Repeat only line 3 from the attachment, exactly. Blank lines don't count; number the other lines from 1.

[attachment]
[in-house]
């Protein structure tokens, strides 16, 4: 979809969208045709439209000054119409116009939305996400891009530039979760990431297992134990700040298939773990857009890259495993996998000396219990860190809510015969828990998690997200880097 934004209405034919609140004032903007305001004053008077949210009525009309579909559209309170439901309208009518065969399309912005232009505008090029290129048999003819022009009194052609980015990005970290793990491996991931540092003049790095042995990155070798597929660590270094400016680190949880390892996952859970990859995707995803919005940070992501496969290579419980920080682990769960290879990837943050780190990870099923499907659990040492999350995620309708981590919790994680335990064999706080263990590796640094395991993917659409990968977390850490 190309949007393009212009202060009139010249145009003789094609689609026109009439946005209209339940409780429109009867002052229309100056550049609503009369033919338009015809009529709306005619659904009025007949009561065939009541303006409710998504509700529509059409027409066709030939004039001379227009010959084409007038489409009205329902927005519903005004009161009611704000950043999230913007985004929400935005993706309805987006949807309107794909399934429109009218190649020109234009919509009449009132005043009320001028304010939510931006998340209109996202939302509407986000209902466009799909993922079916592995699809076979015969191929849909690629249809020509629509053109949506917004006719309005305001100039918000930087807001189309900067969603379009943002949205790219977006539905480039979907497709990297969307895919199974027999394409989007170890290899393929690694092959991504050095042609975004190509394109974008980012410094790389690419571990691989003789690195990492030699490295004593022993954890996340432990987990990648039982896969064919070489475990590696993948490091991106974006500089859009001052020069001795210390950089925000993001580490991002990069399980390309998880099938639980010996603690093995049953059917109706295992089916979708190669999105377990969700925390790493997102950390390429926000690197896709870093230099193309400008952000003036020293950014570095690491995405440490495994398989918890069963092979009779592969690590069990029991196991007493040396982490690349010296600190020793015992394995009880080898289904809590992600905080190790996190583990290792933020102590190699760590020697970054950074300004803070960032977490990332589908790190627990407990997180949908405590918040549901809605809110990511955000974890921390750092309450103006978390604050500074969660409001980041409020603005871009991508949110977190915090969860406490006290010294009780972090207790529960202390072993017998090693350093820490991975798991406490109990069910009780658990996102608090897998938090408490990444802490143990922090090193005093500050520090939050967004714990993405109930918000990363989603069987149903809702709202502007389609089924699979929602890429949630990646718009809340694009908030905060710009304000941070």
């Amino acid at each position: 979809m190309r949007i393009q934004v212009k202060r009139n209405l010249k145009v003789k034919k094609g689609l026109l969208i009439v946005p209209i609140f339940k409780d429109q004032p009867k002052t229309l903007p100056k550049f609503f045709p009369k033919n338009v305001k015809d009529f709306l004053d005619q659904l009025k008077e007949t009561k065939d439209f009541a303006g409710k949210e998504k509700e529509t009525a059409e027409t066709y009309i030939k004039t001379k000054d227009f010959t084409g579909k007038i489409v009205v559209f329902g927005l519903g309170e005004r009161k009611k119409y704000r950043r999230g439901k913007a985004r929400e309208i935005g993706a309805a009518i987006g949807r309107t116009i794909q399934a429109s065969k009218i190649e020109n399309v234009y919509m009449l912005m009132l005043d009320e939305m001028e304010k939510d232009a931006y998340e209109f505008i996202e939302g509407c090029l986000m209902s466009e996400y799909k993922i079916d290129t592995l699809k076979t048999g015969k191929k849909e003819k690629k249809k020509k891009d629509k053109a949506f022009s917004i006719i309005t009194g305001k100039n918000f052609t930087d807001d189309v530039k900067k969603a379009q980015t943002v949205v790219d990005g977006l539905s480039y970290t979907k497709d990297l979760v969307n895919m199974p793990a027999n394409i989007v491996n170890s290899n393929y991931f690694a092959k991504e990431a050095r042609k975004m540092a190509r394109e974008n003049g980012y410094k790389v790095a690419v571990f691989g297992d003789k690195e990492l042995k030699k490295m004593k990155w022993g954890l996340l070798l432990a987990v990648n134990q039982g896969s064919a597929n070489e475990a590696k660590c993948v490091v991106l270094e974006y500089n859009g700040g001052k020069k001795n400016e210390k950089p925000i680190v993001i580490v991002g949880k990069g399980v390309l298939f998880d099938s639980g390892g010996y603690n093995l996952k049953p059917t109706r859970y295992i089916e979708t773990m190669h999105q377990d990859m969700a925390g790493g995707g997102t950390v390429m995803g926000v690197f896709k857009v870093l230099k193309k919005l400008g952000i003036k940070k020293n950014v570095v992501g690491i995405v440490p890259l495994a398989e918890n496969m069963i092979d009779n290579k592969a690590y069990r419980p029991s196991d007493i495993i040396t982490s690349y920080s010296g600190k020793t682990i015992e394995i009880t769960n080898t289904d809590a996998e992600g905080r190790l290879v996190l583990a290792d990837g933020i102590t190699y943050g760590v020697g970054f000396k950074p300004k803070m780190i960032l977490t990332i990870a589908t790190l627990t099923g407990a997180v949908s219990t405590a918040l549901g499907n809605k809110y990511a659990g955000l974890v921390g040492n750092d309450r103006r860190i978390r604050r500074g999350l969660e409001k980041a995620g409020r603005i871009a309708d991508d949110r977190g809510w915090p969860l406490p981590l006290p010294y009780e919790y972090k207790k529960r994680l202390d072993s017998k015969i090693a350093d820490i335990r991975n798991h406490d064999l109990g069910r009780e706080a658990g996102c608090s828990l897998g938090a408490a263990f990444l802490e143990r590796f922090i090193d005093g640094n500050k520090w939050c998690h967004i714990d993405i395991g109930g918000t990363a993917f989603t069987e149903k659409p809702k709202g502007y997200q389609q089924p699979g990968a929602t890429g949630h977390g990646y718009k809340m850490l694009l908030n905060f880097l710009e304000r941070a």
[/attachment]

């Amino acid at each position: 979809m190309r949007i393009q934004v212009k202060r009139n209405l010249k145009v003789k034919k094609g689609l026109l969208i009439v946005p209209i609140f339940k409780d429109q004032p009867k002052t229309l903007p100056k550049f609503f045709p009369k033919n338009v305001k015809d009529f709306l004053d005619q659904l009025k008077e007949t009561k065939d439209f009541a303006g409710k949210e998504k509700e529509t009525a059409e027409t066709y009309i030939k004039t001379k000054d227009f010959t084409g579909k007038i489409v009205v559209f329902g927005l519903g309170e005004r009161k009611k119409y704000r950043r999230g439901k913007a985004r929400e309208i935005g993706a309805a009518i987006g949807r309107t116009i794909q399934a429109s065969k009218i190649e020109n399309v234009y919509m009449l912005m009132l005043d009320e939305m001028e304010k939510d232009a931006y998340e209109f505008i996202e939302g509407c090029l986000m209902s466009e996400y799909k993922i079916d290129t592995l699809k076979t048999g015969k191929k849909e003819k690629k249809k020509k891009d629509k053109a949506f022009s917004i006719i309005t009194g305001k100039n918000f052609t930087d807001d189309v530039k900067k969603a379009q980015t943002v949205v790219d990005g977006l539905s480039y970290t979907k497709d990297l979760v969307n895919m199974p793990a027999n394409i989007v491996n170890s290899n393929y991931f690694a092959k991504e990431a050095r042609k975004m540092a190509r394109e974008n003049g980012y410094k790389v790095a690419v571990f691989g297992d003789k690195e990492l042995k030699k490295m004593k990155w022993g954890l996340l070798l432990a987990v990648n134990q039982g896969s064919a597929n070489e475990a590696k660590c993948v490091v991106l270094e974006y500089n859009g700040g001052k020069k001795n400016e210390k950089p925000i680190v993001i580490v991002g949880k990069g399980v390309l298939f998880d099938s639980g390892g010996y603690n093995l996952k049953p059917t109706r859970y295992i089916e979708t773990m190669h999105q377990d990859m969700a925390g790493g995707g997102t950390v390429m995803g926000v690197f896709k857009v870093l230099k193309k919005l400008g952000i003036k940070k020293n950014v570095v992501g690491i995405v440490p890259l495994a398989e918890n496969m069963i092979d009779n290579k592969a690590y069990r419980p029991s196991d007493i495993i040396t982490s690349y920080s010296g600190k020793t682990i015992e394995i009880t769960n080898t289904d809590a996998e992600g905080r190790l290879v996190l583990a290792d990837g933020i102590t190699y943050g760590v020697g970054f000396k950074p300004k803070m780190i960032l977490t990332i990870a589908t790190l627990t099923g407990a997180v949908s219990t405590a918040l549901g499907n809605k809110y990511a659990g955000l974890v921390g040492n750092d309450r103006r860190i978390r604050r500074g999350l969660e409001k980041a995620g409020r603005i871009a309708d991508d949110r977190g809510w915090p969860l406490p981590l006290p010294y009780e919790y972090k207790k529960r994680l202390d072993s017998k015969i090693a350093d820490i335990r991975n798991h406490d064999l109990g069910r009780e706080a658990g996102c608090s828990l897998g938090a408490a263990f990444l802490e143990r590796f922090i090193d005093g640094n500050k520090w939050c998690h967004i714990d993405i395991g109930g918000t990363a993917f989603t069987e149903k659409p809702k709202g502007y997200q389609q089924p699979g990968a929602t890429g949630h977390g990646y718009k809340m850490l694009l908030n905060f880097l710009e304000r941070a």